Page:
Do you believe the United States is in the midst of a “fundamental reorientation of the American character,” to use the words of pollster John Zogby? Or are our attitudes and behaviors simply adjusting to this recession, and we’ll revert to our old “orientation,” however you want to interpret that, once this storm passes?

Zogby argues, based on zillions of polls and interviews he has conducted during the past decade, that we are on our way to becoming a society that is “less materialistic, less tolerant of baloney, more practical and more closely linked to the rest of the world,” he was quoted as saying in The New York Times.

To be sure, changes of all sorts are occurring around us at what seems dizzying speed.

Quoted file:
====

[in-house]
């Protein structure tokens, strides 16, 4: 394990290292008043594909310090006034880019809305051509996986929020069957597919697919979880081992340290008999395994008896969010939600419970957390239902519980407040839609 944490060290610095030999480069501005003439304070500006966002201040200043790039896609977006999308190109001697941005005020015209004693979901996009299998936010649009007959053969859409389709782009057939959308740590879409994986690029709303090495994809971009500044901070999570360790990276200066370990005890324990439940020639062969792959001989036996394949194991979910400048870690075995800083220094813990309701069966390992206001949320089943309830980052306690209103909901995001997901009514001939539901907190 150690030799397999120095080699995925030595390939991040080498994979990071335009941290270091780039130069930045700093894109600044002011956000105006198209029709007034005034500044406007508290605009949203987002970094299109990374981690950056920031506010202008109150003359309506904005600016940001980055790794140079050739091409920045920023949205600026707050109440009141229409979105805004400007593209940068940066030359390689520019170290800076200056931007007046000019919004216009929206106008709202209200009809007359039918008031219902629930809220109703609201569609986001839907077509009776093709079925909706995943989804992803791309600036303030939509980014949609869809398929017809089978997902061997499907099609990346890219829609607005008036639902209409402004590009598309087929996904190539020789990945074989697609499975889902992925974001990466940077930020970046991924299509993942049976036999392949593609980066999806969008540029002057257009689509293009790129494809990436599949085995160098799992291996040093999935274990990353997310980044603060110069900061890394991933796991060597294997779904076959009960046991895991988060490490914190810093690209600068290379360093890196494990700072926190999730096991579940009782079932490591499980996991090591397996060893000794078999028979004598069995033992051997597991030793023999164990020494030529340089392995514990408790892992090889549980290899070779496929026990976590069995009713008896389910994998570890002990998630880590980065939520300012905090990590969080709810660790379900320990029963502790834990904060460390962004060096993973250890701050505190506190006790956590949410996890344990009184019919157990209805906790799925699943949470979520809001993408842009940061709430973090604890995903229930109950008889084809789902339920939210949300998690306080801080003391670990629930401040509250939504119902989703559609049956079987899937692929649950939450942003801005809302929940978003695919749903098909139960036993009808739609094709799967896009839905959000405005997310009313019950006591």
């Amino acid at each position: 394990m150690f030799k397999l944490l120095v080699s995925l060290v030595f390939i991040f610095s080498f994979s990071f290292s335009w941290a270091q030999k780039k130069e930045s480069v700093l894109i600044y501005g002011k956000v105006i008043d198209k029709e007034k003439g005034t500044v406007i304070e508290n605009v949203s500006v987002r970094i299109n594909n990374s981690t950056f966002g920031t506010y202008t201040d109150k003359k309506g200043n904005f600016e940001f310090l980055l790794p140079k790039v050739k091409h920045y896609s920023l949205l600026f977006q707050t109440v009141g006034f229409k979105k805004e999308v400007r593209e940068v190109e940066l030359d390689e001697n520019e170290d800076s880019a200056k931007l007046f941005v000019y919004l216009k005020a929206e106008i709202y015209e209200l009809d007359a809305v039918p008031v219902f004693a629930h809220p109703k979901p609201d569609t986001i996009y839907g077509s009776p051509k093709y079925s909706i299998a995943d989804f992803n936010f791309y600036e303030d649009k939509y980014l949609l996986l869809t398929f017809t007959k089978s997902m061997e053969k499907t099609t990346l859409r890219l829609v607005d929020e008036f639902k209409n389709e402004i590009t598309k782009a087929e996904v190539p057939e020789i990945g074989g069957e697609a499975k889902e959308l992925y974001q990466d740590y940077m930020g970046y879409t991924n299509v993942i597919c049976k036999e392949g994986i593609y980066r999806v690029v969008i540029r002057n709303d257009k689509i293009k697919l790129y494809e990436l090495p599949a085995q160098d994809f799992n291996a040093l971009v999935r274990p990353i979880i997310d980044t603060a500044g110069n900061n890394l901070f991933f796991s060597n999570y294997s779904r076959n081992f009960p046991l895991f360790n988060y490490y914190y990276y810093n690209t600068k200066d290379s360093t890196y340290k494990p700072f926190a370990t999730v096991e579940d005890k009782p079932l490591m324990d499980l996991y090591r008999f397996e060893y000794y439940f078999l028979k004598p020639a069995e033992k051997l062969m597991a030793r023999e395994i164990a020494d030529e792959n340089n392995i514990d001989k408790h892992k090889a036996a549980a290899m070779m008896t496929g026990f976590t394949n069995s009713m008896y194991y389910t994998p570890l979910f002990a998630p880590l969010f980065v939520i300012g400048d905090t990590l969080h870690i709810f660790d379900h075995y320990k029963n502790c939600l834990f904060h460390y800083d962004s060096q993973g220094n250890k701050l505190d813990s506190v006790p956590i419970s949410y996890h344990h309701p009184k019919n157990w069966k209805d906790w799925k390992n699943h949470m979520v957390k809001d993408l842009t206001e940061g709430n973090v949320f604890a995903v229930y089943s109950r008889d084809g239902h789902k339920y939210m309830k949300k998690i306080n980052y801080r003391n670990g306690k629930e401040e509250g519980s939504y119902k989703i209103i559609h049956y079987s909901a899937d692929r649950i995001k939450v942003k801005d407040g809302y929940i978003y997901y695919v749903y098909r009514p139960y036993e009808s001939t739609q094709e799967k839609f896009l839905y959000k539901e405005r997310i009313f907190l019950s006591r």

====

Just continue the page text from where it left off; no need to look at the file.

The Big Three U.S. automakers, it’s been said, must fundamentally change how they operate to survive. The banking system is obviously ripe for systemic change. Our foreign policies with numerous countries, particularly in the Middle East and Far East, are under review and subject to new strategies. The same goes for the country’s position on climate change. Our energy consumption must become greener, less oily, according to the White House. The nation’s highways, bridges, tunnels, our concrete and asphalt infrastructure, is in for massive rebuilding. Healthcare coverage, patient safety, pharmaceutical marketing, education, labor laws, the Internet grid, the unemployment safety net are all subject to near-term Washington intervention. Creative destruction is wreaking havoc in mass communications, with newspapers disappearing, network news watched by a dwindling audience, and web sites and Internet feeds increasingly becoming primary news sources.

What about the profession of occupational safety and health?

Current status

Sure, the profession has taken its share of blows in this recession. What job, other than coal miners and debt collectors, hasn’t? Pros with outstanding resumes are out of work. Consultants are scrambling to hold onto clients.